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ISeeChange Launches Flooding-Focused Initiative in Miami

The social weather and climate platform aims to channel the power of community-sourced knowledge to civic projects

Contact: Claudia Sebastiani, (305) 450-6668, claudia@iseechange.org

July, 31, 2020, Miami, FL – Discussing weather with your neighbors is no longer just small talk. Now there’s a platform that can help those conversations have a greater community impact. Observe, snap, and share changes in your environment, like flooding and extreme heat, using the ISeeChange app or website, where community residents can participate and help city planners and engineers figure out where to monitor and prioritize flood fixes.

ISeeChange, a global community and weather tracking app currently used in 118 countries, is launching a Storms and Flooding Initiative in partnership with the City of Miami to leverage and activate community participation in infrastructure project initiatives in Miami. As communities worldwide continue to experience stronger and more frequent extreme weather conditions, relying on the community as a source for potential and significant information for adaptation and planning will be critical. 

Already this year, Miami has experienced a series of extreme weather events. After months of dry, hot weather, Memorial Day brought property-damaging flooding to South Florida. However, variations in elevation, the status of local stormwater infrastructure, and other local conditions – combined with variable rain intensity – all affect the severity of flood risks. These details are critical for more effective design and prioritization of stormwater infrastructure investments.

ISeeChange observations can be used to improve stormwater models, to help inform infrastructure design, and increase the community’s resilience while centering the voices of the most vulnerable communities–offering a safe platform to share photos and personal climate stories. 

“There are details that radar, models, and  3-1-1 can’t capture about our experiences with extreme weather, but residents can,” said Julia Kumari Drapkin, CEO and Founder of ISeeChange. “ISeeChange stories and data will not only provide insights to the city and engineers relevant to ongoing stormwater master planning and infrastructure improvements. The ISeeChange platform also supports an informed, equitable dialogue between residents and the City to improve our neighborhoods and plan for the future.”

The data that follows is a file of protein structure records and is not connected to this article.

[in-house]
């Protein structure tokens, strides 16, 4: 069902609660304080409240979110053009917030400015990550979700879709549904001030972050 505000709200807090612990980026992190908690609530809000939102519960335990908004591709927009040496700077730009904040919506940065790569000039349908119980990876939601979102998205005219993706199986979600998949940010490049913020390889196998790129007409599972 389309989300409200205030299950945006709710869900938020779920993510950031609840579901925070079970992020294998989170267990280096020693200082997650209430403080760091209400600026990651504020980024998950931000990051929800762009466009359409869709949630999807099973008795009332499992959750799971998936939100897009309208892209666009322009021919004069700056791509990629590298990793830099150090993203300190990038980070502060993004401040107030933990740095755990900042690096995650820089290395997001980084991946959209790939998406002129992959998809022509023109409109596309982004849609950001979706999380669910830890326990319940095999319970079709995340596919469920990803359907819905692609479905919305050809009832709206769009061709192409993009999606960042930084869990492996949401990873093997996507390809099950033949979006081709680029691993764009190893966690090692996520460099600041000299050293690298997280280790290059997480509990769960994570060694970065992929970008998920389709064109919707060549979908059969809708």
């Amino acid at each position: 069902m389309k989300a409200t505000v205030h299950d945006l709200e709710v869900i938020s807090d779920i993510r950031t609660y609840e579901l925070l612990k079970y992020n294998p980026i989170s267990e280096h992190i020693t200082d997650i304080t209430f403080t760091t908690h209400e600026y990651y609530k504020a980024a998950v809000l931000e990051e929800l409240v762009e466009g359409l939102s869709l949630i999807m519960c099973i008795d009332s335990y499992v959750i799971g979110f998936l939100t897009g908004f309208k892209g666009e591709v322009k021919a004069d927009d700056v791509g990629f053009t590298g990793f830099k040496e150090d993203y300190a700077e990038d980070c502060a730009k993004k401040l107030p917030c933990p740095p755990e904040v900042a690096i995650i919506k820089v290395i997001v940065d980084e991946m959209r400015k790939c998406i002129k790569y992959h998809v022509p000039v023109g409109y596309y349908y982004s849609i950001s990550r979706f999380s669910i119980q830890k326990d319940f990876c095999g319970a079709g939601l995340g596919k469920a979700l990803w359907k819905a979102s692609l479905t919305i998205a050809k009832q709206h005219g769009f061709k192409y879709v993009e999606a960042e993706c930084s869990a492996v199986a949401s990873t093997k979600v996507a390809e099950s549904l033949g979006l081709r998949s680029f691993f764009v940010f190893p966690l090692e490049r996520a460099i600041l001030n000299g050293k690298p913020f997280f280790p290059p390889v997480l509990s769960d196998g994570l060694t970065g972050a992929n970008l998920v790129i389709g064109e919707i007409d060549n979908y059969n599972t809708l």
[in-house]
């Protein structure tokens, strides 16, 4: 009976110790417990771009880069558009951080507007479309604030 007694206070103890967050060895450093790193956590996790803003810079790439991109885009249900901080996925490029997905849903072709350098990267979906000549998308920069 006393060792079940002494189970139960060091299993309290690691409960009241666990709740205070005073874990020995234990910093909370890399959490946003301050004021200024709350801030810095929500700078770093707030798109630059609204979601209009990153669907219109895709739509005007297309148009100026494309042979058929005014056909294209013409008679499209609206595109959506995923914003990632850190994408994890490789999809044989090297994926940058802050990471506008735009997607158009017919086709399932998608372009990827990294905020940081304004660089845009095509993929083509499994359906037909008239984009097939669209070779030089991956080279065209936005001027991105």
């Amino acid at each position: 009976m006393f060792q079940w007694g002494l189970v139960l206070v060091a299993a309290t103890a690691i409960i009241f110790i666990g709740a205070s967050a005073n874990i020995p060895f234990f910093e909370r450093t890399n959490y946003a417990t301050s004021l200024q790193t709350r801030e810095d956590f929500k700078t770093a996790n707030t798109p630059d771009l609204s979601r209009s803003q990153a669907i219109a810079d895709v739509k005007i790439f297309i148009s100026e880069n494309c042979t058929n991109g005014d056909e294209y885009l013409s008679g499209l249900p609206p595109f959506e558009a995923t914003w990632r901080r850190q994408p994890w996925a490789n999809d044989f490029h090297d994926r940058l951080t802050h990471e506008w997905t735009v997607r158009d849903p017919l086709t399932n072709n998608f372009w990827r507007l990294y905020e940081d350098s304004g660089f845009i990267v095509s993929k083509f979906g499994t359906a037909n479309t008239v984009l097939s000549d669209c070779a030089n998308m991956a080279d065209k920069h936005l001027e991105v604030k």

ISeeChange’s project partners at the City of Miami’s Department of Resilience and Public Works and Office of Capital Improvements share the belief that there is a need to include community-sourced knowledge in infrastructure planning. This helps residents develop a greater awareness of their ever-changing natural and urban environment by developing solutions with civic leaders. 

“Over the past several years, the City of Miami has made it a point to engage residents in our resilience planning process, and ISeeChange affords us a further avenue to do just that with the convenience of an app-based platform. This partnership aligns well with goals outlined in the Miami Forever Climate Ready Strategy and the City’s Strategic Plan,” said newly-appointed Miami Chief Resilience Officer Alan Dodd. “We look forward to gathering more on-the-ground data as we continue planning and building for a more resilient future.”

The City’s partnership with ISeeChange invites Miamians into the global community of ISeeChangers in 118 countries who are documenting their changing natural and built environments. In many cities, and now in Miami, ISeeChange community insights are being used to influence critical infrastructure design, planning, and maintenance. ISeeChange and its unique model have been recognized by MIT Solve, Echoing Green, Grist 50 Fixers, and the UN’s Global Innovation Coalition for Change.

To sign up, first, download the ISeeChange Tracker mobile app from your Apple Store or Google Play. Create an account and post your observation under Storms and Flooding investigation. For more information, please visit www.iseechange.org 

Cover photo by Phillip Pessar via Flickr.